I was watching the Golden Globes when Bryan Cranston won the Best Actor award. I then said " there is no one who deserved it more". Should I have said " there WAS no one who deserved it more"? Are matching tenses required within a sentence? I am aware that I could have said "no one deserved it more." But I'd still love to learn the difference. Thank you!
What you said was correct. If you are currently watching the Golden Globes, even if the event happened in the recent past, there is, to your mind, at the present moment, no one who deserved it more. However, if you are talking about the Golden Globes from 10 years ago, or even that from one year ago, you would say "was": there was no one who deserved it more at that time. It is related to standard usage of "there is/are":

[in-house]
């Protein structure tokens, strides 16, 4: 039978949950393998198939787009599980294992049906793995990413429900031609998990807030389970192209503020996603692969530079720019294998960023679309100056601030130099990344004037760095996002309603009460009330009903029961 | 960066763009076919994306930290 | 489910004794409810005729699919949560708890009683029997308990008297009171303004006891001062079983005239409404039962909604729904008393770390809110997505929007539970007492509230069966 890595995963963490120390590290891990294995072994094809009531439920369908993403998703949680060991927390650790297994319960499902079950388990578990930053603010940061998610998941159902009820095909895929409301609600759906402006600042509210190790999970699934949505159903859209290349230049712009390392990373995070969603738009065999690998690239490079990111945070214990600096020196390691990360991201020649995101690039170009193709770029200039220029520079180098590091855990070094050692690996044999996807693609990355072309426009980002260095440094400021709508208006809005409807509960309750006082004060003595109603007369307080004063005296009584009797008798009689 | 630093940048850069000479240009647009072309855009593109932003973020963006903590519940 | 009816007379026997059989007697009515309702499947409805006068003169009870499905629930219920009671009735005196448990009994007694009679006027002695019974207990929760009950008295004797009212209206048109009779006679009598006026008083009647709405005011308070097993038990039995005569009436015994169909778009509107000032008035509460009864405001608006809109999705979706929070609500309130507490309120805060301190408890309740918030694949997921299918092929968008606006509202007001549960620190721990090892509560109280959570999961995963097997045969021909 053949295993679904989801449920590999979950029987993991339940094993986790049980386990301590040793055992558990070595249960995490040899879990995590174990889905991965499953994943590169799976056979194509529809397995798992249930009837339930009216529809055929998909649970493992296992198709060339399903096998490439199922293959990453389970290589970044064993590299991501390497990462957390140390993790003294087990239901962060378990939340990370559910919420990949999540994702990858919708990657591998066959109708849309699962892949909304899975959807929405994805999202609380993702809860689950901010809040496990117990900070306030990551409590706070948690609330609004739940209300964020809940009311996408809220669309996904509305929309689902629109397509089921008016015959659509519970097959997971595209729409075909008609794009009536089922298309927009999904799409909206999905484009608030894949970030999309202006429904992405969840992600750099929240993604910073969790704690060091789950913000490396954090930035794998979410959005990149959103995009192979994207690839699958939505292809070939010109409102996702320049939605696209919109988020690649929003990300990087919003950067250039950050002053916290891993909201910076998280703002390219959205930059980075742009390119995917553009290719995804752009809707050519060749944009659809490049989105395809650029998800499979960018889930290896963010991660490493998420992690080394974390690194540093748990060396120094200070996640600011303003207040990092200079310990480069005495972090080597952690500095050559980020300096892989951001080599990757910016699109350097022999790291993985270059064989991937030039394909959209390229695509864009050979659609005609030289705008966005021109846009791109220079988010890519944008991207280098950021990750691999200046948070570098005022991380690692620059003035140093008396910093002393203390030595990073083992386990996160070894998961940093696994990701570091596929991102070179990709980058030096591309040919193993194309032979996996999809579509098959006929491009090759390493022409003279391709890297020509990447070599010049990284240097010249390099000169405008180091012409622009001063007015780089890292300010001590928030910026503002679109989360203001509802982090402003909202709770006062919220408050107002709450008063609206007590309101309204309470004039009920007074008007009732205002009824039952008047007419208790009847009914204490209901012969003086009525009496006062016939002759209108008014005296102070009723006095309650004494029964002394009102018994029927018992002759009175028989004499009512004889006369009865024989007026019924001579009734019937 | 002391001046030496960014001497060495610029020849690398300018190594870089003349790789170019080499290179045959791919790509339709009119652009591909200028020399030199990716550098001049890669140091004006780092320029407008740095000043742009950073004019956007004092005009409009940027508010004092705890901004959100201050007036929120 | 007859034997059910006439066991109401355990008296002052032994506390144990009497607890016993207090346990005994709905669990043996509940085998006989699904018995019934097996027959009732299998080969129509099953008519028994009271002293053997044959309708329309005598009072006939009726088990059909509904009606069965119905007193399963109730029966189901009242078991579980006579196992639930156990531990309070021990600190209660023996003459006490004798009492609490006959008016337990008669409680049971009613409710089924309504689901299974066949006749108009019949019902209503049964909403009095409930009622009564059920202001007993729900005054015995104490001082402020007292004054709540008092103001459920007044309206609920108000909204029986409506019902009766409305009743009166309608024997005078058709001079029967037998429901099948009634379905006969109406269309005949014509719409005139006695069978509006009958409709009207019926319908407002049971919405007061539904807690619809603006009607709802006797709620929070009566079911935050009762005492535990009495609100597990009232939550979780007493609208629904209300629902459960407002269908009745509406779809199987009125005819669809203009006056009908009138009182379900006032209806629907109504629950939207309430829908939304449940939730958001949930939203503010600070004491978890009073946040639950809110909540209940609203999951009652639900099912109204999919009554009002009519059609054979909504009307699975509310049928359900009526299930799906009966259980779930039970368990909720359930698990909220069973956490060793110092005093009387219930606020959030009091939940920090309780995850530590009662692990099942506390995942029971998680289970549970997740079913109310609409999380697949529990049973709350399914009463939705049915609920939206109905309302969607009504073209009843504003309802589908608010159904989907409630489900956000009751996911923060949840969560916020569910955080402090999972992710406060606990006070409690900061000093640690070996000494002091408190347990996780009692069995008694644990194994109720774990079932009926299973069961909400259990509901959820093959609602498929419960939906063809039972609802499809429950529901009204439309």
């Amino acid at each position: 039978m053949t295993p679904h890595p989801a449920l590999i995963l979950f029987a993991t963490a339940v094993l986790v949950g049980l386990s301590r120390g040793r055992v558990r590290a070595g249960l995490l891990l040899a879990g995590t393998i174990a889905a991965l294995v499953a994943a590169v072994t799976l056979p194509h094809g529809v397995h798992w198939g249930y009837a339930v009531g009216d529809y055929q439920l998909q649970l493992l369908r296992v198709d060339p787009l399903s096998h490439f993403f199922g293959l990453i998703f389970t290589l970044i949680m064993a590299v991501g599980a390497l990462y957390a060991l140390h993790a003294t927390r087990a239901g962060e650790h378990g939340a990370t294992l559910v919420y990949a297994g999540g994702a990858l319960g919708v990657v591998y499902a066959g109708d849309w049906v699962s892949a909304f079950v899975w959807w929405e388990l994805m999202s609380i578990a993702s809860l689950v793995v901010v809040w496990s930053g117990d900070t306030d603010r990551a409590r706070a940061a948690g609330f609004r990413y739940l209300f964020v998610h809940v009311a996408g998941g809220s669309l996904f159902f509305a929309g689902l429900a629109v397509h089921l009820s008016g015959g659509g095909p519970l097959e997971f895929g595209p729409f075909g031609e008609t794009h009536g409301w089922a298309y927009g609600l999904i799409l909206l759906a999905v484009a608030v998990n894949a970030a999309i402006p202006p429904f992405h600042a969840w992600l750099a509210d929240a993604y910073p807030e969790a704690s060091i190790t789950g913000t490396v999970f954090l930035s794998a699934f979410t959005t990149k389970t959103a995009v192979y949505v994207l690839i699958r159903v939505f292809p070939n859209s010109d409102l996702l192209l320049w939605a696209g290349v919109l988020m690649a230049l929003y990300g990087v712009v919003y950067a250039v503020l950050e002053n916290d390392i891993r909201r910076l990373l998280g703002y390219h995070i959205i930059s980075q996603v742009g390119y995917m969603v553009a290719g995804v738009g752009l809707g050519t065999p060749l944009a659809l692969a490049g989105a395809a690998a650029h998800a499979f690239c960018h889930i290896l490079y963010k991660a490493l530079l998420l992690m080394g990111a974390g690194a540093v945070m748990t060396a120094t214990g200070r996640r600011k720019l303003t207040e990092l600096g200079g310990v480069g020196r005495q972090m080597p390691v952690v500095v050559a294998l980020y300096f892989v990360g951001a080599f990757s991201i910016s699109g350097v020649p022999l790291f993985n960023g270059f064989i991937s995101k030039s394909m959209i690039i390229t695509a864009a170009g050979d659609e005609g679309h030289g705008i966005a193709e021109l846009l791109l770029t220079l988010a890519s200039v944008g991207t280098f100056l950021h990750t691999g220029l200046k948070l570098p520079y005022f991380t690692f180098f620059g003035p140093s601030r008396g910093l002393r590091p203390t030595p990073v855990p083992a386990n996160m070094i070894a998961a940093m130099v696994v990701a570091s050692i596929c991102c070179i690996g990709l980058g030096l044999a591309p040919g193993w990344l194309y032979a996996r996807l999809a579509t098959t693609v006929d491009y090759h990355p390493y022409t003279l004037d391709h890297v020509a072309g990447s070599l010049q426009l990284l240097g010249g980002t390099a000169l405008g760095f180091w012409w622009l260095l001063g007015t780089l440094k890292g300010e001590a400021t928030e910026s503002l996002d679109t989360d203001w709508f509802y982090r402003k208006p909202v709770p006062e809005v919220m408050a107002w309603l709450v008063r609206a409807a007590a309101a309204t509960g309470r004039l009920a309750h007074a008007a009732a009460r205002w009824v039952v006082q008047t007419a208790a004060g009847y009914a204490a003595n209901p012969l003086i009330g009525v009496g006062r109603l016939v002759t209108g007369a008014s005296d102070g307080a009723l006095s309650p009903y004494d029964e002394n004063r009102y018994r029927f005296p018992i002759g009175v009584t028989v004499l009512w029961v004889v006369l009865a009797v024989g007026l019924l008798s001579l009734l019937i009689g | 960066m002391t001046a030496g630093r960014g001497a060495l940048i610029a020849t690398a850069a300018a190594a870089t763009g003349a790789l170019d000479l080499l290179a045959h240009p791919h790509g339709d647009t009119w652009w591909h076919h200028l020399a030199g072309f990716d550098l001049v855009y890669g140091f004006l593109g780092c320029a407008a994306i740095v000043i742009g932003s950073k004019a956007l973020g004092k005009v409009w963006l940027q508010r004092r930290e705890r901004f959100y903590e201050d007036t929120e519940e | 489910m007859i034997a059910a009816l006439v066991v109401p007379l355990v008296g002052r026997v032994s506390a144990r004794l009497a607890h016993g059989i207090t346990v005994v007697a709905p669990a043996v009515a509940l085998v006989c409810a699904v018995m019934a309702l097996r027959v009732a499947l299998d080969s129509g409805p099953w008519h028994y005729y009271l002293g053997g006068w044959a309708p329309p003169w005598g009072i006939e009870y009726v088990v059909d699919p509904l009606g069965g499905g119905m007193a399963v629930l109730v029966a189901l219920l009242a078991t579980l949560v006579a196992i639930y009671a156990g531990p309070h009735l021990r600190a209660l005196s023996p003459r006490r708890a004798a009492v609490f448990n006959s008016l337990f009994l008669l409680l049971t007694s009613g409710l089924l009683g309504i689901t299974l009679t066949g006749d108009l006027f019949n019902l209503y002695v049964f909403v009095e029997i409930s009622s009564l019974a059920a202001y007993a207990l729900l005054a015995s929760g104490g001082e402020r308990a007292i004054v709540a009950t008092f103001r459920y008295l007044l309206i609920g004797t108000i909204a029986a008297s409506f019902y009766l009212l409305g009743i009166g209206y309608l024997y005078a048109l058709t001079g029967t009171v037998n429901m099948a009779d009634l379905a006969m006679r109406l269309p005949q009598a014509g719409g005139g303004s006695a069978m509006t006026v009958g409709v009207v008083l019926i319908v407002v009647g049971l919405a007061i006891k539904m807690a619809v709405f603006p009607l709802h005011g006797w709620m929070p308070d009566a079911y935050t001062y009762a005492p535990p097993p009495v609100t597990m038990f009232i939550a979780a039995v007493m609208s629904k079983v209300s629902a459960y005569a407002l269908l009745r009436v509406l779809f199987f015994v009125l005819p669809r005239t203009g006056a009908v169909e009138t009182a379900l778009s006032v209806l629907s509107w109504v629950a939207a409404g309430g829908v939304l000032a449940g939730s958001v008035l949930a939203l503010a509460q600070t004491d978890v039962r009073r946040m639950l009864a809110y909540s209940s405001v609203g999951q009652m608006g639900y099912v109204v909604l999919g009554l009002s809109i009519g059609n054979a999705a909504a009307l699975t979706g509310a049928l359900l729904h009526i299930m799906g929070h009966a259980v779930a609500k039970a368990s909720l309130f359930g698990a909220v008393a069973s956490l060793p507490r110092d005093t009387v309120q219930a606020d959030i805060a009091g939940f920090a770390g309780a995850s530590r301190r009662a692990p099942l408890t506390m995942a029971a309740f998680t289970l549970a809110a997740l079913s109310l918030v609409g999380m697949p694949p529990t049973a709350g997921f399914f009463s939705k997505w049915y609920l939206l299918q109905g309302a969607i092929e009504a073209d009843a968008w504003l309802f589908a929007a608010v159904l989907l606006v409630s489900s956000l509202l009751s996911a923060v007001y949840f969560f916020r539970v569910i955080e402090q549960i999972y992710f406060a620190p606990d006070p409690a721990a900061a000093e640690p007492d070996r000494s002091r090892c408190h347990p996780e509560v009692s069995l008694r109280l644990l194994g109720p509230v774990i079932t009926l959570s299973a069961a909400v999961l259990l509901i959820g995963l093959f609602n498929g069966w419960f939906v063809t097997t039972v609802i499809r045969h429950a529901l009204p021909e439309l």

We use there is and there are to say that something exists.
Bryan Cranston exists in the present moment as someone who did something to deserve the award that he is getting in the present situation.
1My feeling is that "there is noone who deserves it more" is preferable. However, if one means that at present, nobody exists who deserved the award at the time in the past that it was determined who should receive it, then I can tentatively go along with the usage as stated. I would feel better if it were in the sense of "there is nobody living who deserved that award more when it was awarded last year."– BobRodesJan 27, 2014 at 20:56